What are the effects of stress & adversity on the brain that affect well-being? A recent review by Davidson & McEwen in Nature Neuroscience (“Social influences on neuroplasticity: stress and interventions to promote well-being”) explores this question. One interesting aspect about research on the relationship between the brain and “happiness” or “well-being” is how we operationally define these constructs. Most of us “know” what “happiness” is - or do we? What about well-being? Interestingly, Davidson & McEwen do not define well-being in this review; they assume we all agree on what it is.
Assuming that we all agree on what well-being is, the review summarizes animal and human research on the effects of stress on the brain and on social/emotional functioning. We know that chronic stress reduces dendritic branching in the medial prefrontal cortex and hippocampus, while it increases branching in orbitofrontal cortex and amygdala. These regions are important for emotional and social behavior, and Davidson & McEwen propose that they are important for well-being. The effects they summarize on dendritic branching in these regions are reversible, especially in children, so perhaps therapies that lead to a better sense of well-being are, at least in part, acting through these brain regions/circuits.
Early life stress is a particularly extraordinary example of how experience influences brain structure and function in ways that can have devastating effects on how a child is able to function in the world. But the hopeful message of this review is that, even though the horrible stress of child abuse has detrimental effects on a child’s brain, these effects should be at least partly reversible, based on animal research. The positive effects found following intervention programs that address emotional and social functioning in school-aged children reflect changes in brain structure and function.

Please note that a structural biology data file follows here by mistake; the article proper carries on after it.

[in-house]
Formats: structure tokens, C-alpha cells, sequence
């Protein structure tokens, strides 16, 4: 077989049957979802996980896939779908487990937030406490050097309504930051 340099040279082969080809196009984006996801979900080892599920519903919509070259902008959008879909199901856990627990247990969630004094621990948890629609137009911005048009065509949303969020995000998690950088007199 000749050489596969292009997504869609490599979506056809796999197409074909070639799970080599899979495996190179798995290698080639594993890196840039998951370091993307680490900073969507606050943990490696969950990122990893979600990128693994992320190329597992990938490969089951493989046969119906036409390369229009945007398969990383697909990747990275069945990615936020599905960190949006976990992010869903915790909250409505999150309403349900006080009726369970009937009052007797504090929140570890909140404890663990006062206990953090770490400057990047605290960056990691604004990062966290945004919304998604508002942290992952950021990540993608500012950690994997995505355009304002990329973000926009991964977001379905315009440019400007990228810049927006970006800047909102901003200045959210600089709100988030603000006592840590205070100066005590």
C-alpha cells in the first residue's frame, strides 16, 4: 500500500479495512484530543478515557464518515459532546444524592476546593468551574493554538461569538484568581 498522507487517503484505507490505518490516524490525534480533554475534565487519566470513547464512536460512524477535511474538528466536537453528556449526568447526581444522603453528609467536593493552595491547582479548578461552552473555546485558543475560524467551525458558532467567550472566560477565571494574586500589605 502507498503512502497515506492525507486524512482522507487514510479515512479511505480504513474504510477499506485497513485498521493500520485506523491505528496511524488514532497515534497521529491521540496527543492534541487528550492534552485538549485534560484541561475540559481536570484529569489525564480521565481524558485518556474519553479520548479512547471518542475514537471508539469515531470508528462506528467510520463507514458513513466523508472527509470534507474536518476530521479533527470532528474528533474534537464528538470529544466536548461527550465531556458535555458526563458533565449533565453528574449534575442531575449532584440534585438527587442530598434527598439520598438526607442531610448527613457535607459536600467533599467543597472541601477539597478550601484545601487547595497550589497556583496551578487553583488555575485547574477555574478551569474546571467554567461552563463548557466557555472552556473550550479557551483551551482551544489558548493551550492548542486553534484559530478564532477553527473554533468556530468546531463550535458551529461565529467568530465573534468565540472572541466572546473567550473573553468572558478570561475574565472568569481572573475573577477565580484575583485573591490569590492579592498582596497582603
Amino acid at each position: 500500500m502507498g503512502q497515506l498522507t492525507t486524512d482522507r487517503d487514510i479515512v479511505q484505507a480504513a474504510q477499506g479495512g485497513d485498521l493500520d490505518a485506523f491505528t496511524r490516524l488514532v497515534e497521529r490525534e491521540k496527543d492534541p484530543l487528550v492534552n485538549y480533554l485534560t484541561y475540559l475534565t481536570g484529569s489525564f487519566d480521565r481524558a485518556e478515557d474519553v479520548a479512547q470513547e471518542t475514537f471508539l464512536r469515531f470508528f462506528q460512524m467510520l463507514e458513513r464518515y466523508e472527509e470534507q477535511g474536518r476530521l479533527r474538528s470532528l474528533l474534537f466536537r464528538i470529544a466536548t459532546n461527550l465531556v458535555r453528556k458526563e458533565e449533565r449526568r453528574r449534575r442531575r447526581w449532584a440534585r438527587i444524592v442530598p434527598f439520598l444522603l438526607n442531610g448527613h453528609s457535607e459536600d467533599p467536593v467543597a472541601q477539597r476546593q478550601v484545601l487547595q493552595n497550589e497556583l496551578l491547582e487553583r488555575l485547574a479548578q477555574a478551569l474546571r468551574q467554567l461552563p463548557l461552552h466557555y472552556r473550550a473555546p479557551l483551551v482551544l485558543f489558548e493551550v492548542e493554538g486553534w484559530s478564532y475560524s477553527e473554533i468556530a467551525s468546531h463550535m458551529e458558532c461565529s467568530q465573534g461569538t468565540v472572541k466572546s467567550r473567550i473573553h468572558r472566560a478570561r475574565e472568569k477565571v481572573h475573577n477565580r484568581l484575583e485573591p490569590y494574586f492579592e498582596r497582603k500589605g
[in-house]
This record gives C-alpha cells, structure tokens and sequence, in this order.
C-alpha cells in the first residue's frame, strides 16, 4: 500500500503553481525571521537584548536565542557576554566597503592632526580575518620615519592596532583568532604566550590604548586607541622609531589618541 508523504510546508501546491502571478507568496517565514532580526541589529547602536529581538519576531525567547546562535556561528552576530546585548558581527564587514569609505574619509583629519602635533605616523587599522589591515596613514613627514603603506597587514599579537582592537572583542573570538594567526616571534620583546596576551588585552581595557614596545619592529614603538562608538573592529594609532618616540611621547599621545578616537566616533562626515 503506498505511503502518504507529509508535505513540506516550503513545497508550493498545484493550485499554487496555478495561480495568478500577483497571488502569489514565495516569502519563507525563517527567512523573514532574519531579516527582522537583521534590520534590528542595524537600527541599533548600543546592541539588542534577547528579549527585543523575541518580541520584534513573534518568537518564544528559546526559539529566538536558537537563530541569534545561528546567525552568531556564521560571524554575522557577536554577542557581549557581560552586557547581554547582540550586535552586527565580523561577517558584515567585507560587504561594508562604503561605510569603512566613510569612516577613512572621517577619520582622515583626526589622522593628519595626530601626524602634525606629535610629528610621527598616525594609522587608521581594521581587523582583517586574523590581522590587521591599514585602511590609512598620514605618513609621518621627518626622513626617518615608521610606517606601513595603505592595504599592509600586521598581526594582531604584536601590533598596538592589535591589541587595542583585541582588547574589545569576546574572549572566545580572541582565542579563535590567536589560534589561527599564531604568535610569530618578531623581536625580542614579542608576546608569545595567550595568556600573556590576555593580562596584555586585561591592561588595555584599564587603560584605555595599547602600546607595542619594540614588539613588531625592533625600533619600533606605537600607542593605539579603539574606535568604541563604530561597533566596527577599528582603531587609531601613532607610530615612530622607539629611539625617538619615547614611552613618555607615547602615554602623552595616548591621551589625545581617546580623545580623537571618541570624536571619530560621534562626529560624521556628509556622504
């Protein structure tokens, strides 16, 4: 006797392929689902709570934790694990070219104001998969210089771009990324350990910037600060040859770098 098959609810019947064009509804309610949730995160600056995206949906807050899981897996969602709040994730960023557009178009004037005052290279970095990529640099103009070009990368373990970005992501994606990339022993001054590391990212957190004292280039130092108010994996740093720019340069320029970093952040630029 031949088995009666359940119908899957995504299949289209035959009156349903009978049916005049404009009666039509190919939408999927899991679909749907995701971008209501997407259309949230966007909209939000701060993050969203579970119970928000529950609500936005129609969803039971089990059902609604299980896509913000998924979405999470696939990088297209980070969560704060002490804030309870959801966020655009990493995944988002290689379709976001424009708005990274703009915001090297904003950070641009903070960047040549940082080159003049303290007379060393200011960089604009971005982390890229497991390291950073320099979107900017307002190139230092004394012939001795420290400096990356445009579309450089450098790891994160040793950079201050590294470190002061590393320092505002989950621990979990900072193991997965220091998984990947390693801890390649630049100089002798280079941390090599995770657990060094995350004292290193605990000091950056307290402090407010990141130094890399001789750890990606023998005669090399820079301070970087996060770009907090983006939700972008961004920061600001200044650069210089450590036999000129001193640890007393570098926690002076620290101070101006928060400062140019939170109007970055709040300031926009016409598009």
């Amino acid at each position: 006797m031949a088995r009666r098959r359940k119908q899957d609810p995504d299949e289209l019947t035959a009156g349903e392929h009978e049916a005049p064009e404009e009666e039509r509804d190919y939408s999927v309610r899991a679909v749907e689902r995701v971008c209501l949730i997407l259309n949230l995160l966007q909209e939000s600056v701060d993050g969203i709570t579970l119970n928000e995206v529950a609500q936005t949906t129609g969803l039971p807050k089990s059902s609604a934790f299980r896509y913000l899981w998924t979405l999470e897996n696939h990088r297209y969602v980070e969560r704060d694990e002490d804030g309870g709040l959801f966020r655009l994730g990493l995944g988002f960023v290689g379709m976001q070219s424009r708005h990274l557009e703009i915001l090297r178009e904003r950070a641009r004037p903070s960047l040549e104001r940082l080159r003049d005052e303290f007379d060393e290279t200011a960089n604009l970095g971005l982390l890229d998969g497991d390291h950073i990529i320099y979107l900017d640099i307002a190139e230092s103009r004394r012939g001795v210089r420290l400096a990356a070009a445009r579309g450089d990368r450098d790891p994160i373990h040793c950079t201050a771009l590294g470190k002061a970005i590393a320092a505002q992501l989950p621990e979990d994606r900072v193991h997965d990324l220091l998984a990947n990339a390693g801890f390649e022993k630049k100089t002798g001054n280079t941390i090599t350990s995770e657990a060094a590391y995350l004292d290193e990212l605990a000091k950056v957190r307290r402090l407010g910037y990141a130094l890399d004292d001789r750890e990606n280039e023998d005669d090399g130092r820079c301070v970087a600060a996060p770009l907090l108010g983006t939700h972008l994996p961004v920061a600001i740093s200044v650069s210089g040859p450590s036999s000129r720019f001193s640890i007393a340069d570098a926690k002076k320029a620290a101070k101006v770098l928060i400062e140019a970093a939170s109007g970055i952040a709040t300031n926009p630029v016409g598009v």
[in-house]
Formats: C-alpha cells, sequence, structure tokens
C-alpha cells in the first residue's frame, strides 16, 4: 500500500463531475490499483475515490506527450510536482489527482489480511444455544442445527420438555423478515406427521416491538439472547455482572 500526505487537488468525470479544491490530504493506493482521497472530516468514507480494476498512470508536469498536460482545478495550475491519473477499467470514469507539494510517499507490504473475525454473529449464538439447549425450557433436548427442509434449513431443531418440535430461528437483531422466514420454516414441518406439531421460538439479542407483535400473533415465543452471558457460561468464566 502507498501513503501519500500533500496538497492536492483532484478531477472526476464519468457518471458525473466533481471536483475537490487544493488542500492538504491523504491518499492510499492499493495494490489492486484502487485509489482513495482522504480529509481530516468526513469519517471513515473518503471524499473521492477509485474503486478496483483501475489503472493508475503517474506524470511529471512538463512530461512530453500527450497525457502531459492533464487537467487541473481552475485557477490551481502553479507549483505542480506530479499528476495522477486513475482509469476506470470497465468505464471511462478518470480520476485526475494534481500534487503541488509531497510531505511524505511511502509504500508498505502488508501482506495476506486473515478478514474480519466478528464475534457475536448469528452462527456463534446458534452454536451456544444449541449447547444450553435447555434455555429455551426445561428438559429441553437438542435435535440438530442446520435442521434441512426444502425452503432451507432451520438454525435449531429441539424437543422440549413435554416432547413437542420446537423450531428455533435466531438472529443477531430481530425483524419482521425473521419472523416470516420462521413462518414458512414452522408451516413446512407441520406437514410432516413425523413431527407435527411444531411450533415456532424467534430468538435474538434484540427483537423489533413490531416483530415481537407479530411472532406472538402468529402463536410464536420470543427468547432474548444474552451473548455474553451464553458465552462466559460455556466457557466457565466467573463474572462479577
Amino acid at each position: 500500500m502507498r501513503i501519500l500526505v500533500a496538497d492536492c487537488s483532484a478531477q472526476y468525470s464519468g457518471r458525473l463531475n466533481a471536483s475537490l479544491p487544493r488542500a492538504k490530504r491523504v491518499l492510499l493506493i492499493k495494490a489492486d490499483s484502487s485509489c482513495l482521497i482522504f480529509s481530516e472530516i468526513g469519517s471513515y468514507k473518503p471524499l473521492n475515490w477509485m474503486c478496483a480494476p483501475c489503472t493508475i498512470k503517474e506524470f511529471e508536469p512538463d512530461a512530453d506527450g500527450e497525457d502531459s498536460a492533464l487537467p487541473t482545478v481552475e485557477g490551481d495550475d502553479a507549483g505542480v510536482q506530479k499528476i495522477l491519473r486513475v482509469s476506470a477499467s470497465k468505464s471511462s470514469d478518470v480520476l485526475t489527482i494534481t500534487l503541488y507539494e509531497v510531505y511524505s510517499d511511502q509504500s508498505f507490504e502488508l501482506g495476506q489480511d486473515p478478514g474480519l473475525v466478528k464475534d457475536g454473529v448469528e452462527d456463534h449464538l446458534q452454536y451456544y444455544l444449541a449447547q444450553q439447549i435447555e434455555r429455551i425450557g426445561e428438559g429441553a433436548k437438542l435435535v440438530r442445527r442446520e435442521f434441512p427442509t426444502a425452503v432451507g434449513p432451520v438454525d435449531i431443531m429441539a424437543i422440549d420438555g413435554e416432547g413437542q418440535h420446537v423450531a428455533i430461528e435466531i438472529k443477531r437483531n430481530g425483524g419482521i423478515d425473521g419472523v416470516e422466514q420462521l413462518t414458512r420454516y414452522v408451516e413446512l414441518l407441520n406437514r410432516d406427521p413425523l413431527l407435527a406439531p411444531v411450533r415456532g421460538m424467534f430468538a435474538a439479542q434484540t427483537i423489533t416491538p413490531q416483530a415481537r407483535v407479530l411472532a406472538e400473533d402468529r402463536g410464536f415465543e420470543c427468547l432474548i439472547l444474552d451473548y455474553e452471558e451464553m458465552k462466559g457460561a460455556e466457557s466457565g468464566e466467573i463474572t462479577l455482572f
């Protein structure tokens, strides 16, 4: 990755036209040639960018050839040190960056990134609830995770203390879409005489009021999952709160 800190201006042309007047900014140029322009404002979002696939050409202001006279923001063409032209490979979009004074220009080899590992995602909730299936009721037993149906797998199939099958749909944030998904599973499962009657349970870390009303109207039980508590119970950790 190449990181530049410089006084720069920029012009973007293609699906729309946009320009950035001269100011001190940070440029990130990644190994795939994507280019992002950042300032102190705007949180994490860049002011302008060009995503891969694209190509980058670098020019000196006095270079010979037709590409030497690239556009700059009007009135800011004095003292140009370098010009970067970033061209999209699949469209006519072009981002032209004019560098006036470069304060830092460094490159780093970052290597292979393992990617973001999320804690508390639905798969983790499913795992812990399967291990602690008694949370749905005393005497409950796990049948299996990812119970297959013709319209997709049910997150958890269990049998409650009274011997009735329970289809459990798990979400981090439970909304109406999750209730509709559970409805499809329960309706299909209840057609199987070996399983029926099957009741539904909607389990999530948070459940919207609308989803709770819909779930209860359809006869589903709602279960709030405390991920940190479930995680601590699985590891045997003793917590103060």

A recent article in PNAS by Claudia Buss and colleagues [Maternal cortisol over the course of pregnancy and subsequent child amygdala and hippocampus volumes and affective problems] reports that mother’s stress during pregnancy has long-term consequences on the child’s brain development and subsequent emotional development.
Indications of this has been apparent from the animal literature for a long time, but this longitudinal study periodically assessed salivary cortisol in pregnant women and followed the children until age 7, when the researchers took MRIs of the children’s brains and assessed their affective problems. From the MRIs, amygdala and hippocampal volumes were calculated. Higher cortisol levels in the mothers during early pregnancy, but not later pregnancy, was associated with larger amygdala volumes and greater affective problems in girls but not boys. The affective problems were mediated by amygdala size.
This study appears to be the first that shows this relationship in humans. When the mother experiences stress, cortisol is released her body and can enter the fetus. Through this association, brain structure is affected. In adults, the amygdala is implicated in mood and anxiety disorders and in emotional behavior — for example, when a person is depressed, cortisol may affect amygdala activity which may in turn influence cognitive and emotional processing. Perhaps this process (prenatal stress affecting amygdala structure) contributes to the increased rates of depression in children from low socioeconomic households.
But why only in girls? That’s very interesting.